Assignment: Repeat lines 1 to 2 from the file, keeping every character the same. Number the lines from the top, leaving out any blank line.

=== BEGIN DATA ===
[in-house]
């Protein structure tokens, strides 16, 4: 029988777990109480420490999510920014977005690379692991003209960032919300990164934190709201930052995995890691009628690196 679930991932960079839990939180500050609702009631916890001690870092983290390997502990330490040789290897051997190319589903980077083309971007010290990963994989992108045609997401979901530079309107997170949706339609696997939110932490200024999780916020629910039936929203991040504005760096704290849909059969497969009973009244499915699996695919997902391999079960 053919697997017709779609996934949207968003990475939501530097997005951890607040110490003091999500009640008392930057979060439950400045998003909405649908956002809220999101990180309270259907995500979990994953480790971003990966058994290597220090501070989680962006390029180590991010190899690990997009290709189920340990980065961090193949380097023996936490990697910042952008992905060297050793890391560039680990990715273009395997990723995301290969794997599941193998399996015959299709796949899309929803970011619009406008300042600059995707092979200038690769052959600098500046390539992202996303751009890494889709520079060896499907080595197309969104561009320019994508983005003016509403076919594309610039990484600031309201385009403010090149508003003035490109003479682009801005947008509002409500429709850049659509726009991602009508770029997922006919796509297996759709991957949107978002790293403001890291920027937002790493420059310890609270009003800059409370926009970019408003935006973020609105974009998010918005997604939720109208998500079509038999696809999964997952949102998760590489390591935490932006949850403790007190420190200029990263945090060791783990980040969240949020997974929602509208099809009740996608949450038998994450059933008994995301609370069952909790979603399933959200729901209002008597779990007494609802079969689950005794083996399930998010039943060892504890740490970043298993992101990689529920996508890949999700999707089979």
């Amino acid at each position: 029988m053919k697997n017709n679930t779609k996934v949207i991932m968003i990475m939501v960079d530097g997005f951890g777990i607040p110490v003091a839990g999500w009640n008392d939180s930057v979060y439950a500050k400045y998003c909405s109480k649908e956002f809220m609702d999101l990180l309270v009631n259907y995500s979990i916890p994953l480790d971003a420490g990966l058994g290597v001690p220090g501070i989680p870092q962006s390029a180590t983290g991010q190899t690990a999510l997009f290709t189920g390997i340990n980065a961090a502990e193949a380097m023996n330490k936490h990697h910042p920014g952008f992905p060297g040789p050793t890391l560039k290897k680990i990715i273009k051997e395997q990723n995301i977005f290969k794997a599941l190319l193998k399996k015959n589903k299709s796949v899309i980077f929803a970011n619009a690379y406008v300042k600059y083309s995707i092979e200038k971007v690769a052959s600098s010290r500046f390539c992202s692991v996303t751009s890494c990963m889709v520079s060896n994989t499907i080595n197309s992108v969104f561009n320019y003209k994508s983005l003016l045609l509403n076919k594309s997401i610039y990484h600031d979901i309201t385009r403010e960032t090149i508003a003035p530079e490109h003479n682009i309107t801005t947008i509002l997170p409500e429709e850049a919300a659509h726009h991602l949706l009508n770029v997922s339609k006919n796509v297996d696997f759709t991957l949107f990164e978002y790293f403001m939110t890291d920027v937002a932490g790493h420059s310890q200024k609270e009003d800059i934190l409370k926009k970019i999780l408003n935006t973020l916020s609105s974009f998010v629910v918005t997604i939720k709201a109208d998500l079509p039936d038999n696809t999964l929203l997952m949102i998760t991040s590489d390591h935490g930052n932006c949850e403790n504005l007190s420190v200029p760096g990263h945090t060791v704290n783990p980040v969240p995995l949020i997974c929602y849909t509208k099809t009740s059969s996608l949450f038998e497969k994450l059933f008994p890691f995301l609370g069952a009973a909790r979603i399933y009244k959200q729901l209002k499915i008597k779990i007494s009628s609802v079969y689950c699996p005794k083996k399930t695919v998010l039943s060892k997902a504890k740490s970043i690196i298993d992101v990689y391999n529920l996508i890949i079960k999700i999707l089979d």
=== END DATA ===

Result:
[in-house]
């Protein structure tokens, strides 16, 4: 029988777990109480420490999510920014977005690379692991003209960032919300990164934190709201930052995995890691009628690196 679930991932960079839990939180500050609702009631916890001690870092983290390997502990330490040789290897051997190319589903980077083309971007010290990963994989992108045609997401979901530079309107997170949706339609696997939110932490200024999780916020629910039936929203991040504005760096704290849909059969497969009973009244499915699996695919997902391999079960 053919697997017709779609996934949207968003990475939501530097997005951890607040110490003091999500009640008392930057979060439950400045998003909405649908956002809220999101990180309270259907995500979990994953480790971003990966058994290597220090501070989680962006390029180590991010190899690990997009290709189920340990980065961090193949380097023996936490990697910042952008992905060297050793890391560039680990990715273009395997990723995301290969794997599941193998399996015959299709796949899309929803970011619009406008300042600059995707092979200038690769052959600098500046390539992202996303751009890494889709520079060896499907080595197309969104561009320019994508983005003016509403076919594309610039990484600031309201385009403010090149508003003035490109003479682009801005947008509002409500429709850049659509726009991602009508770029997922006919796509297996759709991957949107978002790293403001890291920027937002790493420059310890609270009003800059409370926009970019408003935006973020609105974009998010918005997604939720109208998500079509038999696809999964997952949102998760590489390591935490932006949850403790007190420190200029990263945090060791783990980040969240949020997974929602509208099809009740996608949450038998994450059933008994995301609370069952909790979603399933959200729901209002008597779990007494609802079969689950005794083996399930998010039943060892504890740490970043298993992101990689529920996508890949999700999707089979």